Turkish icecream sellers even make a whole show around the properties of their product:
Here is a recipe for maraş dondurması, a variety which has more salep than usual:
3 Tbsp salep
5 cups milk
1 cup sugar
1 small piece mastic, ground
other flavour ingredients, e.g. pistachio
"Salep" comes from the Arabic for "fox testicle", and can refer to the orchid as well as the flour made from it, which is also used to make a popular Turkish beverage. It contains glucommannans, chain molecules which contribute to the unique texture of Turkish icecream.
|Salep increases viscosity|
|A tin containing pieces of mastic, and a box of salep flour|
It is now forbidden to export salep, as the purple orchids it comes from is not a sustainable ingredient. Fortunately, it is possible to make stretchy icecream using a similar ingredient instead. The konjac plant, from the tubers of which shiritaki noodles are made, is also high in glucommannans. A number of people have now tried making "konjac dondurma", and it seems to be pretty successful, by all accounts. Professor Kirschenbaum's recipe went something like this:
2g mastic (Chios Gum Mastic, Large Tears)
8g konjac flour
Cool with liquid nitrogen.
Experimental Cuisine Collective
Professor Kirchenbaum is a founder of the Experimental Cuisine Collective, along with pastry chef and former dessert restaurant owner Will Goldfarb, and Amy Bentley of the Department of Nutrition, Food Studies and Public Health at New York University. The group was founded in 2007 and now has over 1,800 members. Its mission is to advance delicious cuisine while educating students in the natural sciences.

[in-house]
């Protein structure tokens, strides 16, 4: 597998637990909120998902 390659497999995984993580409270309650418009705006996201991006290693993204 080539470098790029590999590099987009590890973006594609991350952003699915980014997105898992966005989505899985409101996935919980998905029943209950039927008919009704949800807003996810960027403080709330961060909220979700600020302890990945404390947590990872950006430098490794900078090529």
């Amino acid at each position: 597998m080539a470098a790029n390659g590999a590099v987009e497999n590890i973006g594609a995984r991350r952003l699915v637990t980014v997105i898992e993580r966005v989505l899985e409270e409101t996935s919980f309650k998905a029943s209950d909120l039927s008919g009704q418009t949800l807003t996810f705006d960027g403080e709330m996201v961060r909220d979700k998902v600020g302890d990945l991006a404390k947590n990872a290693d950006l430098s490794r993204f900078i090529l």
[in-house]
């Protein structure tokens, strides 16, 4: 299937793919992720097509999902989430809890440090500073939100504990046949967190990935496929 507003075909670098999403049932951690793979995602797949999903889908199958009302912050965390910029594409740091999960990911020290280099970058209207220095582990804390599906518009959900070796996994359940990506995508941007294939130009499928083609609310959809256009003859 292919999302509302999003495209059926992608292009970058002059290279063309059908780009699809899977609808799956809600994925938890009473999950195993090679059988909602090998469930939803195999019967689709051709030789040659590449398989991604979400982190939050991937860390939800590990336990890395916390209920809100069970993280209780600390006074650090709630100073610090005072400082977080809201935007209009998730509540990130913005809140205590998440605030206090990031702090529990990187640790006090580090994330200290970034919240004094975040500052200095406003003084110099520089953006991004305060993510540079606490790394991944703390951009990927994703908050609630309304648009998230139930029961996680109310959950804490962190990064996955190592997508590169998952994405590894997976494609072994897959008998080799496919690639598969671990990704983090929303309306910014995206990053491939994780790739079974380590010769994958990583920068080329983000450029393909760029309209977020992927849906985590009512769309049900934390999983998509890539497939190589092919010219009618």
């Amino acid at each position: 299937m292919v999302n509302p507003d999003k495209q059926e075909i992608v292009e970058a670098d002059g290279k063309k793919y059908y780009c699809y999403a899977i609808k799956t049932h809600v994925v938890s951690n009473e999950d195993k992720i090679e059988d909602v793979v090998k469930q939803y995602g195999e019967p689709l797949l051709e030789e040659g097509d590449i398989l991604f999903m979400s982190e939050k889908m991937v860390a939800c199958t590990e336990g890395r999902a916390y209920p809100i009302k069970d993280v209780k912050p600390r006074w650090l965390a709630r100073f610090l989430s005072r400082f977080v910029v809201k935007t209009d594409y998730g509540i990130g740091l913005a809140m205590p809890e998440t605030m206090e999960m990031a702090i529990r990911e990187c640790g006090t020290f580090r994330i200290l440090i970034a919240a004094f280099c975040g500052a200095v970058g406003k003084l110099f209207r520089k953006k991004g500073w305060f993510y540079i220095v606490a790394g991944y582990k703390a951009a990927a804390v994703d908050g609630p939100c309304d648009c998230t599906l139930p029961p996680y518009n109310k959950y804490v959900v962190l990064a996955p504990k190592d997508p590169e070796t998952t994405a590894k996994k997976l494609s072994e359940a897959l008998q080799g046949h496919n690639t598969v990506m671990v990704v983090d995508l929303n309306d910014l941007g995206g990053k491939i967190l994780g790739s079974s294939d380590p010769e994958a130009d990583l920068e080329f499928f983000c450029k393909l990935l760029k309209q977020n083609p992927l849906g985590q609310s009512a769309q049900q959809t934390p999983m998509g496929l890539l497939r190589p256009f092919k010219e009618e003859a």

One inspiring young person Professor Kirschenbaum mentioned is Lauren Hodge, the winner of the inaugural Google Science Fair 2011 in the 13-14 year old age group. She studied the effect of marinades on the amount of carcinogens produced by barbecuing chicken and discovered that having a more acidic marinade component (lemon juice) inhibited the production of a carcinogenic compound, while soy sauce actually increased it.
Suggestions for Chemists and Chefs:
Harold McGee, On Food and Cooking
Jeff Potter, Cooking for Geeks
Hervé This, Molecular Gastronomy
Myhrvold et al., Modernist Cuisine